The Central Bank of Ireland (the “Central Bank”) has, by letter dated 29 June 2012 and addressed to the investment funds industry, outlined its views on the inadvertent breaches of its credit rating requirements pursuant to the downgrading of many credit ratings by Moody’s Investor Services (“Moody’s”) in recent weeks.
The Central Bank prescribes credit rating requirements for counterparties to:
- over-the-counter derivative transactions;
- efficient portfolio management techniques including stocklending and repurchase transactions; and
- prime brokerage arrangements
with Irish regulated investment funds.
Due to Moody’s recent credit rating downgrades, inadvertent breaches of the Central Bank’s requirements may occur. In the event that such breaches do occur, the Central Bank expects the directors and the trustees of Irish regulated investment funds to give due consideration to the issues as they arise and to always act in the best interests of the unit holders. A remedy of the situation must be the priority taking due account of unit holder interests, with continued monitoring of the counterparty taking place through the use of internal ratings assessments. Should a decision be reached to remain contracted with the counterparty who is in breach of the Central Bank’s requirements, this decision must be supported by the internal ratings assessment. Any breach by a counterparty must be reported to the Central Bank. In addition, remediation plans and the rationale for the approaches to be taken, must be provided to the Central Bank.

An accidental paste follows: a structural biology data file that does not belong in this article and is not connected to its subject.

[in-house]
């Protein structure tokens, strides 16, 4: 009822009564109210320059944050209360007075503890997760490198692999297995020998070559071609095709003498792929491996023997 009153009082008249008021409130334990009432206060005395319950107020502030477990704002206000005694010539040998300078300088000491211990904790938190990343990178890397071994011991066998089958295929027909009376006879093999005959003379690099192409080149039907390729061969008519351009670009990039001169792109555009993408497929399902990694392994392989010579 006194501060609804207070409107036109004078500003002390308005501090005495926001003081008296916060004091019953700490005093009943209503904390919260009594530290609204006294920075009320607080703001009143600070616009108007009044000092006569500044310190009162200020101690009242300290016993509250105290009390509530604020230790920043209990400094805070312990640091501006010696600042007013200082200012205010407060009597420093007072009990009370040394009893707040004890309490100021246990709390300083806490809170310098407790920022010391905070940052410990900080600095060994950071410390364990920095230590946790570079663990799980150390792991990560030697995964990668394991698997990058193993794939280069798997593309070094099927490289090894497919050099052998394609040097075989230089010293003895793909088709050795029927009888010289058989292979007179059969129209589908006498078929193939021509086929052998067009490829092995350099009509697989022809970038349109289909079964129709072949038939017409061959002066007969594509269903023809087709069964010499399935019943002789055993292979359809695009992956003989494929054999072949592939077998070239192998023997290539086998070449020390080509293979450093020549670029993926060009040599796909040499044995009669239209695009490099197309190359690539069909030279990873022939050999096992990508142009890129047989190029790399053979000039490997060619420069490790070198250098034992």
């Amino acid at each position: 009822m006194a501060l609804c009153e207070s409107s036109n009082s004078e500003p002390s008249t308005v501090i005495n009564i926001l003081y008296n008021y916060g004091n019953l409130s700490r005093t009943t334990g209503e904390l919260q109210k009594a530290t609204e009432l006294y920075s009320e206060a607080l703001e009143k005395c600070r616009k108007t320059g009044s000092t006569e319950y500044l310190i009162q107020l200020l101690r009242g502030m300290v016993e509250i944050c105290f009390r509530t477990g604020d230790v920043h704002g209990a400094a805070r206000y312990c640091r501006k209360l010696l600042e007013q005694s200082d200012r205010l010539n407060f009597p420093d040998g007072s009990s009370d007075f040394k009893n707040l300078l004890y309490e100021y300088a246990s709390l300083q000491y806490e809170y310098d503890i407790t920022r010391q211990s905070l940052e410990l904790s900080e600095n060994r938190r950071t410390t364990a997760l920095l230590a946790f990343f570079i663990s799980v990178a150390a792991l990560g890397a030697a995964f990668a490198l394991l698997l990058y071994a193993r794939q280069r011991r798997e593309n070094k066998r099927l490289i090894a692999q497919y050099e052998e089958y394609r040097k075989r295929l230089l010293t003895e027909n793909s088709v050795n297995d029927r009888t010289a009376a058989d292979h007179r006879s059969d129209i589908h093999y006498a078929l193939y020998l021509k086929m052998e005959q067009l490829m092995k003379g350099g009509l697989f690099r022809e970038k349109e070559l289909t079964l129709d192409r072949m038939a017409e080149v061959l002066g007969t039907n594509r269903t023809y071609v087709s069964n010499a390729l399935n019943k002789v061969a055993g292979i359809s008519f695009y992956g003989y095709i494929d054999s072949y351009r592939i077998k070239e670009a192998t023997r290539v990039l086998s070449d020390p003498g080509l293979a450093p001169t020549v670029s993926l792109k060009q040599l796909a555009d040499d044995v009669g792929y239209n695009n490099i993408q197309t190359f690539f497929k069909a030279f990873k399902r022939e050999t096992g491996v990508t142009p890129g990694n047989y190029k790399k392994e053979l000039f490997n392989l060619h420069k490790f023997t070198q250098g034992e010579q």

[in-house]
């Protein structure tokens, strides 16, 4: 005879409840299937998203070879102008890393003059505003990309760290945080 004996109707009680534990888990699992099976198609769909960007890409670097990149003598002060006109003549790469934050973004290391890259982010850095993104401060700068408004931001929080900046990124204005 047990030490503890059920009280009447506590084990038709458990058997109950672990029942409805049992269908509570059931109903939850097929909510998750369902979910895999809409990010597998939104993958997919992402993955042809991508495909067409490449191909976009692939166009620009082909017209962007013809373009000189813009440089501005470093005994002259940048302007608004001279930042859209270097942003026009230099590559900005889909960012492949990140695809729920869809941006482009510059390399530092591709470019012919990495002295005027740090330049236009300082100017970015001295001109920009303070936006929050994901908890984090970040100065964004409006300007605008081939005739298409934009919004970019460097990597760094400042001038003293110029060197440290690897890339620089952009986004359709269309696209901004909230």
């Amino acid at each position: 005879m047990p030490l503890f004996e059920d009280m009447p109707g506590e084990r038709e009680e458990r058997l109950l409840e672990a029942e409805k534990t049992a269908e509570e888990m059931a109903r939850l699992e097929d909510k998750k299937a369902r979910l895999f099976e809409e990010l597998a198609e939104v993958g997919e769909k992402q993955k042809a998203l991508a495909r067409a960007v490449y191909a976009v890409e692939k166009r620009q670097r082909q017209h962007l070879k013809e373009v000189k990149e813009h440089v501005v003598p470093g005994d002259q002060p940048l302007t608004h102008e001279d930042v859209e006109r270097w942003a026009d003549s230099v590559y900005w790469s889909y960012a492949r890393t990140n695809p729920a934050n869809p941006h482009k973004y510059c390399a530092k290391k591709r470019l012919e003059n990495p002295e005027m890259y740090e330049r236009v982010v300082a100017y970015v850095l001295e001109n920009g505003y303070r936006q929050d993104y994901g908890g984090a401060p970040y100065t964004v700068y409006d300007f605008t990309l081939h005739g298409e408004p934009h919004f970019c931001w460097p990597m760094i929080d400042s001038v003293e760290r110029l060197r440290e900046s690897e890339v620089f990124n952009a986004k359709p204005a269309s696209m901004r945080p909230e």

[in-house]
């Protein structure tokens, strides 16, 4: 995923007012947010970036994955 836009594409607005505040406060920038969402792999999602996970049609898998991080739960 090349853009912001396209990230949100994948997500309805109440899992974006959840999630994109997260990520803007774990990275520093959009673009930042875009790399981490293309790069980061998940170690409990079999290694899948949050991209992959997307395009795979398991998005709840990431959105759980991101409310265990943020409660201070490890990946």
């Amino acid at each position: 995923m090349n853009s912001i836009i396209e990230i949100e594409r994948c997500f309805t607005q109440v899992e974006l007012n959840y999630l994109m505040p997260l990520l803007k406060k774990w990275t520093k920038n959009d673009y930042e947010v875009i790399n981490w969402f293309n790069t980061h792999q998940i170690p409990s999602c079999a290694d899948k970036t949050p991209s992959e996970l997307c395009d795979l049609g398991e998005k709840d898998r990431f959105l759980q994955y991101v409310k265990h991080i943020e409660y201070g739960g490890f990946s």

In the context of prime brokerage arrangements, the Central Bank has indicated that, in principle, it would be open to the relationship between a prime broker and the fund to remain in place if the downgrade of the credit rating does not fall below A-2. This is provided that the net exposure to the prime broker is maintained at less than 40% or 20/30% in the case of a professional investor fund.